Should We Believe Bloggers, CSR, or Terms?


Today we are going to talk about something more ethereal. As we all know, playing with credit card is an issue of YMMV (Your Mileage May Vary). In most cases, similar situations that encountered by different people may lead to different results: why your card got approved while mine was rejected immediately? Why your limit is much higher than mine while my income is actually higher than yours? Why the customer service told me that it works, while I was told that it won’t work like this? Why the customer service says “no” while you bloggers say “yes”? There are too many questions like these. So today, let’s talk about this issue: who is the most authoritative?

In fact, this problem sounds funny, how can we bloggers be more authoritative than the authorities and the customer service of the banks? To be honest, we can’t compete with them at all! However, since a lot of things are operated by human beings, the same standard produces various strange results.

Seriously speaking, the core of everything is Terms & Condition. Undoubtedly, this is the most authoritative thing. All “players”, “content of games” and “GM” must obey the T&C. But the problems is: how the Terms are enforced? T&C can be executed by a machine, or manually executed by a human. Terms executed by computers are often referred as Hard Code, for instance, you cannot recharge a Target Redcard with credit card. For most Hard Code, there is little room to negotiate. But things are different when it is a human. Terms cannot be changed, but people’s mind will. Different service staff may have different understandings and different enforcement of the Terms, thus, lead to different results. When T&C is not written in detail and with flaws, it will make the manual execution more flexible. Many people may have been rejected by the customer service when trying to do the recon chase in the first call, but if you try again and if it is another service staff, you will get approved. To put it bluntly, this is the situation that on the verge of breaking rules: whether approve it or not, it all depends on the service staff’s mood. I think this is a typical example of different customer service staff may enforce the terms differently.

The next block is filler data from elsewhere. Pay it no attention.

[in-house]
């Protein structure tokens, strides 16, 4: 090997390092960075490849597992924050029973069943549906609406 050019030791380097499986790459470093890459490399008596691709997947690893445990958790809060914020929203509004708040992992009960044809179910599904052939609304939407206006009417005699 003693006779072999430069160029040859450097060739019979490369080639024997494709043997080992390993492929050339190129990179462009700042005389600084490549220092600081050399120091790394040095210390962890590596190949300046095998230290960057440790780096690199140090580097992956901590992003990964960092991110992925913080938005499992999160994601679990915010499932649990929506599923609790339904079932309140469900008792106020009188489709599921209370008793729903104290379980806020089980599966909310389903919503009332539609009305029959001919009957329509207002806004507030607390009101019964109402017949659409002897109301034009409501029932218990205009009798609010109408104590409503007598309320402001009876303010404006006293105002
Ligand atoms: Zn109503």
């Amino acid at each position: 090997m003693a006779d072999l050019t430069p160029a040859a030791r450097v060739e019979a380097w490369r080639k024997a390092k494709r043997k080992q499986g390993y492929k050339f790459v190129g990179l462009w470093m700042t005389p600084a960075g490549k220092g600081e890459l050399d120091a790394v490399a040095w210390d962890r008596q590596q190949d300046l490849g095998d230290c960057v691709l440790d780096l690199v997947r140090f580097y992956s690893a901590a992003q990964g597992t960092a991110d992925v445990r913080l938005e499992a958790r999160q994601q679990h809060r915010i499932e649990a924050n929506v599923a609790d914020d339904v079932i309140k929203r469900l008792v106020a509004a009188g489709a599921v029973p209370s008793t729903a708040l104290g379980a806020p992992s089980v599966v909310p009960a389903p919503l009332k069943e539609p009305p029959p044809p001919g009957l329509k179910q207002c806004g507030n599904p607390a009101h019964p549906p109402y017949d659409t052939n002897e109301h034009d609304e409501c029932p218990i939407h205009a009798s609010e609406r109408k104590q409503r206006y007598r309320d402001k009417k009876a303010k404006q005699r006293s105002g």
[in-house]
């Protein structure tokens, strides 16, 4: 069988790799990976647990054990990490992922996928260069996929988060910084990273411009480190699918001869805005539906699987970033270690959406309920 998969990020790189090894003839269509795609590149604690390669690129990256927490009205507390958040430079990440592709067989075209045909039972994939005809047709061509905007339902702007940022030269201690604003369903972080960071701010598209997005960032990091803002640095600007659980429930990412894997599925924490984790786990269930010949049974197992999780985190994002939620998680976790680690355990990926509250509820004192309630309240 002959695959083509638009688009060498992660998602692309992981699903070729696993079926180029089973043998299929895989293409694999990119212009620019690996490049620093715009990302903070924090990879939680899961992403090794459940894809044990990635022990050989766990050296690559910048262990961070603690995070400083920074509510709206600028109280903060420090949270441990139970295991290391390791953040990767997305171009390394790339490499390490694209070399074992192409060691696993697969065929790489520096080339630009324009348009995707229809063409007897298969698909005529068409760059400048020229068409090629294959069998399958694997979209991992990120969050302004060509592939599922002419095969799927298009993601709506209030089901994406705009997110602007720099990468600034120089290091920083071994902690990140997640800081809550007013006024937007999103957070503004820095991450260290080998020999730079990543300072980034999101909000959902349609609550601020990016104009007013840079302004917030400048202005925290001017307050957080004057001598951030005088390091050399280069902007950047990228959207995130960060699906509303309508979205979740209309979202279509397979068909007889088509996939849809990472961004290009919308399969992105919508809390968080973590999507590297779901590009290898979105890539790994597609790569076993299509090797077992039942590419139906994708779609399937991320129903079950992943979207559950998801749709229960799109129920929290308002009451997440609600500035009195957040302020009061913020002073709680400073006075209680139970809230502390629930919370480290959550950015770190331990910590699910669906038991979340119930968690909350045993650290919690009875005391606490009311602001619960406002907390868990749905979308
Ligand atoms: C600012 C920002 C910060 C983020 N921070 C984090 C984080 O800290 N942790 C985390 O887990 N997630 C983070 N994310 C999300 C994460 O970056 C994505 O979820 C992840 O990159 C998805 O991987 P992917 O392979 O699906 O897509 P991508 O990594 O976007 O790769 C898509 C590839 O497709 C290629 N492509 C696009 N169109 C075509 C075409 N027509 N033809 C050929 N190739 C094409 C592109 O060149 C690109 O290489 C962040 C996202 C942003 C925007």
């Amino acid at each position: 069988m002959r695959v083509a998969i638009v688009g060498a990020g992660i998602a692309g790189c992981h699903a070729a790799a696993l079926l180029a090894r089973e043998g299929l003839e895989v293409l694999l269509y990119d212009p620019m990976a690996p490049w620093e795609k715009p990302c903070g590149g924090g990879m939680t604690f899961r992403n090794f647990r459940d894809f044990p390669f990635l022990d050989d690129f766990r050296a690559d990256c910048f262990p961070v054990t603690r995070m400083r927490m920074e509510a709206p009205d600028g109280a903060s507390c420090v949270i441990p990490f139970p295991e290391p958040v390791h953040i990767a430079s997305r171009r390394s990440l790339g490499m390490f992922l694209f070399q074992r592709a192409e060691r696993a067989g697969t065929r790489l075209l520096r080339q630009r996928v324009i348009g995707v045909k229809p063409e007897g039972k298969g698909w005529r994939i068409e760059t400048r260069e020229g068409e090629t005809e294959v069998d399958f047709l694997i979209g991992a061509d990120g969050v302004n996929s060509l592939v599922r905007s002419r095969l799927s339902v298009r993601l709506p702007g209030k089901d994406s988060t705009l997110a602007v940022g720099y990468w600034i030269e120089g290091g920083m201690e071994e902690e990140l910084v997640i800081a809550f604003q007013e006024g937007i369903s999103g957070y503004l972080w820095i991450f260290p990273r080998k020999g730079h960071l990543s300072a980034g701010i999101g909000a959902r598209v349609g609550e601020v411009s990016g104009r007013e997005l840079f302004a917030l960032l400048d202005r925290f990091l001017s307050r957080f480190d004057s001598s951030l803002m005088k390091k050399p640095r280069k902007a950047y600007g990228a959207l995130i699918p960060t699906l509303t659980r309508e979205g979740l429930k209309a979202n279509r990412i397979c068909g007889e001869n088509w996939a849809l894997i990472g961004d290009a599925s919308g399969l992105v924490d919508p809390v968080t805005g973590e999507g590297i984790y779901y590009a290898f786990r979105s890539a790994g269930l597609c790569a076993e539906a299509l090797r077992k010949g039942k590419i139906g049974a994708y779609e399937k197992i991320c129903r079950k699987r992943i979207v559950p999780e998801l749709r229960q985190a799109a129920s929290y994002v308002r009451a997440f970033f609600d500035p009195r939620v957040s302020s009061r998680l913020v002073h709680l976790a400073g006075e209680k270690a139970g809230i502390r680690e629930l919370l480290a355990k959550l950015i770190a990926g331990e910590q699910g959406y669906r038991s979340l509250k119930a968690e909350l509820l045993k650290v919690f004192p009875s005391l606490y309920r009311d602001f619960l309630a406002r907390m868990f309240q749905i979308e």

Apart from Terms & Conditions, which can be seen by everyone, there are some unwritten rules, which will also be executed, for instance, the “five cards in two years” rule of Chase, and the 8/65 rule of Citi . These rules may also be Hard Code, such as Citi’s 8/65, although this time interval may vary (8/65 is generally the safest), but if you apply twice within one day, then at least one of them will be rejected, (except pre-qualify, details in Citi FAQ), which is executed automatically by the computer system. Some may ask: the rules handled by the service staff may be flexible, but is it possible to get any chance in front of hard code rules? Actually, sometimes it’s possible. Now we are going to talk about those who are closely related to this issue: the customer service representatives (CSR).